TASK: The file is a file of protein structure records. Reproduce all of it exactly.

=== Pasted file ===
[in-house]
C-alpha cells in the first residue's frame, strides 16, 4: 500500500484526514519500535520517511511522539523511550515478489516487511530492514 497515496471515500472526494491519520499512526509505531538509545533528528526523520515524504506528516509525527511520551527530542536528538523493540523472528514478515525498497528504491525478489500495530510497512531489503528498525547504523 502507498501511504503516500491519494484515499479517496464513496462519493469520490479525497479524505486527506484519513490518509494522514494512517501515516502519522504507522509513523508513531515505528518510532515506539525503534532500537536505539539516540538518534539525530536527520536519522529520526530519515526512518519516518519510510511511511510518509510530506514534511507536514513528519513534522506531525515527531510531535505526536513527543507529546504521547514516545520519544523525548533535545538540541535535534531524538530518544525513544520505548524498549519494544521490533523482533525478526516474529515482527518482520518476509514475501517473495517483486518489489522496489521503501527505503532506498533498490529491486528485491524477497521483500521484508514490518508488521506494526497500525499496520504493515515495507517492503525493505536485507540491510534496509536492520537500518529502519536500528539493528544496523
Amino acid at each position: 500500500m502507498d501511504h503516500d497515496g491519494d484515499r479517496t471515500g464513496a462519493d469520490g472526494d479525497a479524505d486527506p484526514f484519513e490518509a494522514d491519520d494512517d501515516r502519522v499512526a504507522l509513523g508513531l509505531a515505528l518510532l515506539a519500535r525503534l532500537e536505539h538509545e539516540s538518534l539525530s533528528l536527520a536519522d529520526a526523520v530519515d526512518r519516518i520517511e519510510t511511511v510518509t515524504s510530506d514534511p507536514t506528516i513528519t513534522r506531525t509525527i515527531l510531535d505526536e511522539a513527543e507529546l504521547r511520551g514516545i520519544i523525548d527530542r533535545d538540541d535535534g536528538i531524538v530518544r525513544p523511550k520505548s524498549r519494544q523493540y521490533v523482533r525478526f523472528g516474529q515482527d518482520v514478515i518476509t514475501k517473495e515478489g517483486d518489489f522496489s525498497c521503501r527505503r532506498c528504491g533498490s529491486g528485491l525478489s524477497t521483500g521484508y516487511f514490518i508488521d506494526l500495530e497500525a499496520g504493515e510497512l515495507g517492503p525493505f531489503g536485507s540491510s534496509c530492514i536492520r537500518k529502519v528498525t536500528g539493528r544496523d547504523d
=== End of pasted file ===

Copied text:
[in-house]
C-alpha cells in the first residue's frame, strides 16, 4: 500500500484526514519500535520517511511522539523511550515478489516487511530492514 497515496471515500472526494491519520499512526509505531538509545533528528526523520515524504506528516509525527511520551527530542536528538523493540523472528514478515525498497528504491525478489500495530510497512531489503528498525547504523 502507498501511504503516500491519494484515499479517496464513496462519493469520490479525497479524505486527506484519513490518509494522514494512517501515516502519522504507522509513523508513531515505528518510532515506539525503534532500537536505539539516540538518534539525530536527520536519522529520526530519515526512518519516518519510510511511511510518509510530506514534511507536514513528519513534522506531525515527531510531535505526536513527543507529546504521547514516545520519544523525548533535545538540541535535534531524538530518544525513544520505548524498549519494544521490533523482533525478526516474529515482527518482520518476509514475501517473495517483486518489489522496489521503501527505503532506498533498490529491486528485491524477497521483500521484508514490518508488521506494526497500525499496520504493515515495507517492503525493505536485507540491510534496509536492520537500518529502519536500528539493528544496523
Amino acid at each position: 500500500m502507498d501511504h503516500d497515496g491519494d484515499r479517496t471515500g464513496a462519493d469520490g472526494d479525497a479524505d486527506p484526514f484519513e490518509a494522514d491519520d494512517d501515516r502519522v499512526a504507522l509513523g508513531l509505531a515505528l518510532l515506539a519500535r525503534l532500537e536505539h538509545e539516540s538518534l539525530s533528528l536527520a536519522d529520526a526523520v530519515d526512518r519516518i520517511e519510510t511511511v510518509t515524504s510530506d514534511p507536514t506528516i513528519t513534522r506531525t509525527i515527531l510531535d505526536e511522539a513527543e507529546l504521547r511520551g514516545i520519544i523525548d527530542r533535545d538540541d535535534g536528538i531524538v530518544r525513544p523511550k520505548s524498549r519494544q523493540y521490533v523482533r525478526f523472528g516474529q515482527d518482520v514478515i518476509t514475501k517473495e515478489g517483486d518489489f522496489s525498497c521503501r527505503r532506498c528504491g533498490s529491486g528485491l525478489s524477497t521483500g521484508y516487511f514490518i508488521d506494526l500495530e497500525a499496520g504493515e510497512l515495507g517492503p525493505f531489503g536485507s540491510s534496509c530492514i536492520r537500518k529502519v528498525t536500528g539493528r544496523d547504523d